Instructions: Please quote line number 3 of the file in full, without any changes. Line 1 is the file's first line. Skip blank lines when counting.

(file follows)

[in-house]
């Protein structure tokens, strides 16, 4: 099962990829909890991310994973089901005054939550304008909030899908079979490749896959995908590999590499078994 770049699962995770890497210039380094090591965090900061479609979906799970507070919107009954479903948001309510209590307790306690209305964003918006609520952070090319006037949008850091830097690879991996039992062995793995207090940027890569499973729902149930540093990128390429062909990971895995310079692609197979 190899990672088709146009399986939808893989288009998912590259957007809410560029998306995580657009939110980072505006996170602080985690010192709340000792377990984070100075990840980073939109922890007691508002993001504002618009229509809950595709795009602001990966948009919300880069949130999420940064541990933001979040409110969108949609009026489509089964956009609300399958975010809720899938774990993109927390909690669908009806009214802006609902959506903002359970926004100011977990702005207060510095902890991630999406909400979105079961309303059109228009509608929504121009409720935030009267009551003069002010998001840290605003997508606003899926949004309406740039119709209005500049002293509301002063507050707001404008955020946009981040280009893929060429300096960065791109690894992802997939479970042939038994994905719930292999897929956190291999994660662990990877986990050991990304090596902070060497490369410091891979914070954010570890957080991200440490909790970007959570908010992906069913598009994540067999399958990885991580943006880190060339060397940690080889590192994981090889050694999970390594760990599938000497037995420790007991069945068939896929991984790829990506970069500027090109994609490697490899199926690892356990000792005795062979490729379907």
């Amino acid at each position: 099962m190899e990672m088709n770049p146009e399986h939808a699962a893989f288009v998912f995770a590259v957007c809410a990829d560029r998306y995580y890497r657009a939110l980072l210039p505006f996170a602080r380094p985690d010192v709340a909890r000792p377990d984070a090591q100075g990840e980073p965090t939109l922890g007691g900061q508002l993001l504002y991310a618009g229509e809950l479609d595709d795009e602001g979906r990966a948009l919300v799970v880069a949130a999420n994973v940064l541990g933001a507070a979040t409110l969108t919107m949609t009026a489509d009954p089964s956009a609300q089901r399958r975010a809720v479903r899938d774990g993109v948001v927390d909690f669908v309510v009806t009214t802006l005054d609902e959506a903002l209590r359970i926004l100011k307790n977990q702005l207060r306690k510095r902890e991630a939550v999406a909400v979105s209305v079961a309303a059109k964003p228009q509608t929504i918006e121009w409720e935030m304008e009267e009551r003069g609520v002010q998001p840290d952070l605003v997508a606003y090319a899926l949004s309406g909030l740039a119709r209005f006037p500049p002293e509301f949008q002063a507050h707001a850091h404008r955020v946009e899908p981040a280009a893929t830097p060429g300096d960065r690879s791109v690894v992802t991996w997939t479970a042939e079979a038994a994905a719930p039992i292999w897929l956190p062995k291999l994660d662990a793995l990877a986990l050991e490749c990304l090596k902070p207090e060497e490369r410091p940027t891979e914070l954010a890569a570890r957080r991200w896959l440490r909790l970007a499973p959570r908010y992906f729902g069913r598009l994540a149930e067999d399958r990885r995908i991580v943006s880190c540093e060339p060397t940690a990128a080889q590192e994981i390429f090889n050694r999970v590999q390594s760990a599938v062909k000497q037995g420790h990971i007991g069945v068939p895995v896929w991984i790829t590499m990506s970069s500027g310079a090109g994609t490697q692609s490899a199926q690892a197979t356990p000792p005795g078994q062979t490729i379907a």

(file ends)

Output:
């Amino acid at each position: 099962m190899e990672m088709n770049p146009e399986h939808a699962a893989f288009v998912f995770a590259v957007c809410a990829d560029r998306y995580y890497r657009a939110l980072l210039p505006f996170a602080r380094p985690d010192v709340a909890r000792p377990d984070a090591q100075g990840e980073p965090t939109l922890g007691g900061q508002l993001l504002y991310a618009g229509e809950l479609d595709d795009e602001g979906r990966a948009l919300v799970v880069a949130a999420n994973v940064l541990g933001a507070a979040t409110l969108t919107m949609t009026a489509d009954p089964s956009a609300q089901r399958r975010a809720v479903r899938d774990g993109v948001v927390d909690f669908v309510v009806t009214t802006l005054d609902e959506a903002l209590r359970i926004l100011k307790n977990q702005l207060r306690k510095r902890e991630a939550v999406a909400v979105s209305v079961a309303a059109k964003p228009q509608t929504i918006e121009w409720e935030m304008e009267e009551r003069g609520v002010q998001p840290d952070l605003v997508a606003y090319a899926l949004s309406g909030l740039a119709r209005f006037p500049p002293e509301f949008q002063a507050h707001a850091h404008r955020v946009e899908p981040a280009a893929t830097p060429g300096d960065r690879s791109v690894v992802t991996w997939t479970a042939e079979a038994a994905a719930p039992i292999w897929l956190p062995k291999l994660d662990a793995l990877a986990l050991e490749c990304l090596k902070p207090e060497e490369r410091p940027t891979e914070l954010a890569a570890r957080r991200w896959l440490r909790l970007a499973p959570r908010y992906f729902g069913r598009l994540a149930e067999d399958r990885r995908i991580v943006s880190c540093e060339p060397t940690a990128a080889q590192e994981i390429f090889n050694r999970v590999q390594s760990a599938v062909k000497q037995g420790h990971i007991g069945v068939p895995v896929w991984i790829t590499m990506s970069s500027g310079a090109g994609t490697q692609s490899a199926q690892a197979t356990p000792p005795g078994q062979t490729i379907a």